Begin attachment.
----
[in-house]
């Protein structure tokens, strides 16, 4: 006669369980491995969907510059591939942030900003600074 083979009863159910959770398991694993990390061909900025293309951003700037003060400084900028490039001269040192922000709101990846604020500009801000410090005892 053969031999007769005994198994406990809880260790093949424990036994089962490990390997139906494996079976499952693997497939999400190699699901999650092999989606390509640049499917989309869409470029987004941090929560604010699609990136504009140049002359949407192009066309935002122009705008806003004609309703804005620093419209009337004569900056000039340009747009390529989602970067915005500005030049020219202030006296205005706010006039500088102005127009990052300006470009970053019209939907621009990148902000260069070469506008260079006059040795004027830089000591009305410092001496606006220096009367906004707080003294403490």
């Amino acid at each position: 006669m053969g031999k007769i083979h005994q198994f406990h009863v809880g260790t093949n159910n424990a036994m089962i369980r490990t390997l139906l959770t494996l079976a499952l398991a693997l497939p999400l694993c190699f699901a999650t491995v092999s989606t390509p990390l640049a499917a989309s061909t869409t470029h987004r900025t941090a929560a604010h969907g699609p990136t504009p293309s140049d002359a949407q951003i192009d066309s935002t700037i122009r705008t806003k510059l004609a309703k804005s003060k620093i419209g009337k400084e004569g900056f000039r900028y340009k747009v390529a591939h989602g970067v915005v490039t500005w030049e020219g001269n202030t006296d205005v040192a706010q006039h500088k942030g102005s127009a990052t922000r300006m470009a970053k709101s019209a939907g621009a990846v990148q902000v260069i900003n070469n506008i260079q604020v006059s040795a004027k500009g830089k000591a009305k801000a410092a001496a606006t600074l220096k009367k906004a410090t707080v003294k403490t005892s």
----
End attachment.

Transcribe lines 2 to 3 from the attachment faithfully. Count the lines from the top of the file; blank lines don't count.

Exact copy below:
């Protein structure tokens, strides 16, 4: 006669369980491995969907510059591939942030900003600074 083979009863159910959770398991694993990390061909900025293309951003700037003060400084900028490039001269040192922000709101990846604020500009801000410090005892 053969031999007769005994198994406990809880260790093949424990036994089962490990390997139906494996079976499952693997497939999400190699699901999650092999989606390509640049499917989309869409470029987004941090929560604010699609990136504009140049002359949407192009066309935002122009705008806003004609309703804005620093419209009337004569900056000039340009747009390529989602970067915005500005030049020219202030006296205005706010006039500088102005127009990052300006470009970053019209939907621009990148902000260069070469506008260079006059040795004027830089000591009305410092001496606006220096009367906004707080003294403490």
């Amino acid at each position: 006669m053969g031999k007769i083979h005994q198994f406990h009863v809880g260790t093949n159910n424990a036994m089962i369980r490990t390997l139906l959770t494996l079976a499952l398991a693997l497939p999400l694993c190699f699901a999650t491995v092999s989606t390509p990390l640049a499917a989309s061909t869409t470029h987004r900025t941090a929560a604010h969907g699609p990136t504009p293309s140049d002359a949407q951003i192009d066309s935002t700037i122009r705008t806003k510059l004609a309703k804005s003060k620093i419209g009337k400084e004569g900056f000039r900028y340009k747009v390529a591939h989602g970067v915005v490039t500005w030049e020219g001269n202030t006296d205005v040192a706010q006039h500088k942030g102005s127009a990052t922000r300006m470009a970053k709101s019209a939907g621009a990846v990148q902000v260069i900003n070469n506008i260079q604020v006059s040795a004027k500009g830089k000591a009305k801000a410092a001496a606006t600074l220096k009367k906004a410090t707080v003294k403490t005892s």